That year we also changed our name to the Winona Post but we added back the “and Shopper” when the Daily News started a free circulation flyer they intended to call The Winona Shopper. They backed off after a letter from our lawyer, and we dropped the name Shopper before too long. We’ve been the Winona Post ever since, except to our detractors, who must think “the shopper” sounds bad, and to the sort of people who still call Winona State University the Teachers College.
There is much talk about how the newspaper is dead. But people who are old enough will tell you that when television came along, radio was supposed to die, and when the Internet came along, television was supposed to die. Paid circulation newspapers are having a hard time, it is true. But there are many reasons, not just the Internet, which in reality plays a small part. (Although we never did think that giving away your content on the Internet before your paper hits the streets was a very smart way to run a newspaper. Our web site is updated after the paper is delivered.)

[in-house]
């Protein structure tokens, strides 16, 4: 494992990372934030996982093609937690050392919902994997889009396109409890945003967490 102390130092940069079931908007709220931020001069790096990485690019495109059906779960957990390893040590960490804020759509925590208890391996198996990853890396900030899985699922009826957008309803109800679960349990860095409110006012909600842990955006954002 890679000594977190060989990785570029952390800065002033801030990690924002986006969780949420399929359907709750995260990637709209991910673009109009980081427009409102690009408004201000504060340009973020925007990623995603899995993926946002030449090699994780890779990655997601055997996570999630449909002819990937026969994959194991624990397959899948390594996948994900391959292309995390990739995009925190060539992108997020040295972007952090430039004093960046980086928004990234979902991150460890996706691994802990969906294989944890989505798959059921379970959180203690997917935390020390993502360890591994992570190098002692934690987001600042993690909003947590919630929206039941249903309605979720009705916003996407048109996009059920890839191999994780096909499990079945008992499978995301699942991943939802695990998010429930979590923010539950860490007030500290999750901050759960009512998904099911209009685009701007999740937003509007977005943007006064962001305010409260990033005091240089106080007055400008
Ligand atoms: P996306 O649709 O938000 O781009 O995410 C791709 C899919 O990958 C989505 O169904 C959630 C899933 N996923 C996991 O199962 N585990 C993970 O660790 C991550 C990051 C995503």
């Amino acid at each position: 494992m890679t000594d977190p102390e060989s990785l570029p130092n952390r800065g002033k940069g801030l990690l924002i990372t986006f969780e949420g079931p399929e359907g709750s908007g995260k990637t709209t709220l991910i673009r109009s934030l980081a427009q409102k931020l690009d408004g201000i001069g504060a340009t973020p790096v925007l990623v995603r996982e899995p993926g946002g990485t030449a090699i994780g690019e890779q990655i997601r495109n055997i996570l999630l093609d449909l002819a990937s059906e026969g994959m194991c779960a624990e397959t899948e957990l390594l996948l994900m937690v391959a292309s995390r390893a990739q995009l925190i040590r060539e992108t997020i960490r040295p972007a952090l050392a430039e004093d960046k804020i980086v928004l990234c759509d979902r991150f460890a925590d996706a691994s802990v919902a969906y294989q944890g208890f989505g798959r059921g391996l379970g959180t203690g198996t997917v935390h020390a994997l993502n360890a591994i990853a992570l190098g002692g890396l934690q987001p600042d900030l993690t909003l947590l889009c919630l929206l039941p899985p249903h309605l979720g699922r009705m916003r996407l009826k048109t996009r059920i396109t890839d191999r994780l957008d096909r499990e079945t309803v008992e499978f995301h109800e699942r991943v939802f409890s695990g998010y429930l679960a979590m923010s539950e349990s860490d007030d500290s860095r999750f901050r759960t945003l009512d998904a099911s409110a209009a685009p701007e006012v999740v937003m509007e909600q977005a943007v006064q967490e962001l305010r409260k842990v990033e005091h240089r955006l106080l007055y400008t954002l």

Newspapers which were family owned in a community, from New York and Washington to Winona, were bought out by newspaper syndicates, which took the control and the dollars out of the community. From there, an even worse thing happened to newspapers, as they were bought like commodities by people with money but no journalism experience. The bottom line became king, and in order to achieve it, the corporate office began to make cuts that had an enormous impact on how much news could be gathered and published. As a result, subscriptions were lost and circulation fell. In print media, circulation is everything, and it is what advertisers buy.
When the Winona Shopper started in business forty years ago, the Winona Daily News had a circulation of 23,000 plus. Today they have a circulation under 10,000 on Sundays, usually the biggest day. And some might say that is doing pretty well, compared to places where the daily newspaper has gone to twice a week, like Red Wing, or has disappeared altogether.